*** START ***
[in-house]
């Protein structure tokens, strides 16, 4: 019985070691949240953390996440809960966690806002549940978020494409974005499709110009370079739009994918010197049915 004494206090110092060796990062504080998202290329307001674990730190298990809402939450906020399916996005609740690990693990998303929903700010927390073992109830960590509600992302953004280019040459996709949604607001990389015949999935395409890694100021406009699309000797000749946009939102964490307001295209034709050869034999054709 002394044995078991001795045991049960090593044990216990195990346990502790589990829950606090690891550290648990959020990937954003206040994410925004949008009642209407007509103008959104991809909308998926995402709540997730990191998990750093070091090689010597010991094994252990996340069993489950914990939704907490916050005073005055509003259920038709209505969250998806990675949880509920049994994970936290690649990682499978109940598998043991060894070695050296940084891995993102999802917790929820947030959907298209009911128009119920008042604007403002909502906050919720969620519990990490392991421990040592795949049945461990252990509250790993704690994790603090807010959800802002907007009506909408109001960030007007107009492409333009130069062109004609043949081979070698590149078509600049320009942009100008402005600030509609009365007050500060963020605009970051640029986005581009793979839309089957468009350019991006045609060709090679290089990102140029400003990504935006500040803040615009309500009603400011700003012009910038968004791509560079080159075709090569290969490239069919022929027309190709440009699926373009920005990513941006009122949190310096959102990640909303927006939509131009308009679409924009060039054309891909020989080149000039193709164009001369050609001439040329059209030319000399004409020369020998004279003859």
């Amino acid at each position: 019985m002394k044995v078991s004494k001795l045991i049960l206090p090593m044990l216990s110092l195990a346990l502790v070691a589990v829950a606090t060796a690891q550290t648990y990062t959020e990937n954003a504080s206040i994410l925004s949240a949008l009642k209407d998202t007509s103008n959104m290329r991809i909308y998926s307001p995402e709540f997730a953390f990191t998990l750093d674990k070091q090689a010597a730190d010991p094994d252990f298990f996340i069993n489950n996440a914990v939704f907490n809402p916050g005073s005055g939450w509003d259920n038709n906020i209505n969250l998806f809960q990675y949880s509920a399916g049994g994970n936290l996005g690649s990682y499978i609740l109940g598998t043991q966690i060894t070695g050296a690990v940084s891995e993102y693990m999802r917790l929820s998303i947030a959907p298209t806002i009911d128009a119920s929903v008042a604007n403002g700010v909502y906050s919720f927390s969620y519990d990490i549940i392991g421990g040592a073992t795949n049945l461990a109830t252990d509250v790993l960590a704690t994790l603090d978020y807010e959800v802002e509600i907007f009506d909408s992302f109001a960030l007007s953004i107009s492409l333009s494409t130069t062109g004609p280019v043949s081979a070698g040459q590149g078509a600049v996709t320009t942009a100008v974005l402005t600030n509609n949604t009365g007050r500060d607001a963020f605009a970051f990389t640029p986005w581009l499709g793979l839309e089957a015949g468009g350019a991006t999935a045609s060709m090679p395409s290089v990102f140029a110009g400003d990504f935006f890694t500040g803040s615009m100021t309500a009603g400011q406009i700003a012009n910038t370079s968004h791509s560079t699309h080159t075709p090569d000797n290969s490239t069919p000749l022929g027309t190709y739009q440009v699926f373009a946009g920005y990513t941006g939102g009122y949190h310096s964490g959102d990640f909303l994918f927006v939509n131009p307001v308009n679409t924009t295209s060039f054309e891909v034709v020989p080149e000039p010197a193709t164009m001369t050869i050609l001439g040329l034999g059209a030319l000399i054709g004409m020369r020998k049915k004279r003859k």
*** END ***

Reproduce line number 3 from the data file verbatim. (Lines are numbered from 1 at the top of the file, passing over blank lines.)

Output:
């Amino acid at each position: 019985m002394k044995v078991s004494k001795l045991i049960l206090p090593m044990l216990s110092l195990a346990l502790v070691a589990v829950a606090t060796a690891q550290t648990y990062t959020e990937n954003a504080s206040i994410l925004s949240a949008l009642k209407d998202t007509s103008n959104m290329r991809i909308y998926s307001p995402e709540f997730a953390f990191t998990l750093d674990k070091q090689a010597a730190d010991p094994d252990f298990f996340i069993n489950n996440a914990v939704f907490n809402p916050g005073s005055g939450w509003d259920n038709n906020i209505n969250l998806f809960q990675y949880s509920a399916g049994g994970n936290l996005g690649s990682y499978i609740l109940g598998t043991q966690i060894t070695g050296a690990v940084s891995e993102y693990m999802r917790l929820s998303i947030a959907p298209t806002i009911d128009a119920s929903v008042a604007n403002g700010v909502y906050s919720f927390s969620y519990d990490i549940i392991g421990g040592a073992t795949n049945l461990a109830t252990d509250v790993l960590a704690t994790l603090d978020y807010e959800v802002e509600i907007f009506d909408s992302f109001a960030l007007s953004i107009s492409l333009s494409t130069t062109g004609p280019v043949s081979a070698g040459q590149g078509a600049v996709t320009t942009a100008v974005l402005t600030n509609n949604t009365g007050r500060d607001a963020f605009a970051f990389t640029p986005w581009l499709g793979l839309e089957a015949g468009g350019a991006t999935a045609s060709m090679p395409s290089v990102f140029a110009g400003d990504f935006f890694t500040g803040s615009m100021t309500a009603g400011q406009i700003a012009n910038t370079s968004h791509s560079t699309h080159t075709p090569d000797n290969s490239t069919p000749l022929g027309t190709y739009q440009v699926f373009a946009g920005y990513t941006g939102g009122y949190h310096s964490g959102d990640f909303l994918f927006v939509n131009p307001v308009n679409t924009t295209s060039f054309e891909v034709v020989p080149e000039p010197a193709t164009m001369t050869i050609l001439g040329l034999g059209a030319l000399i054709g004409m020369r020998k049915k004279r003859k």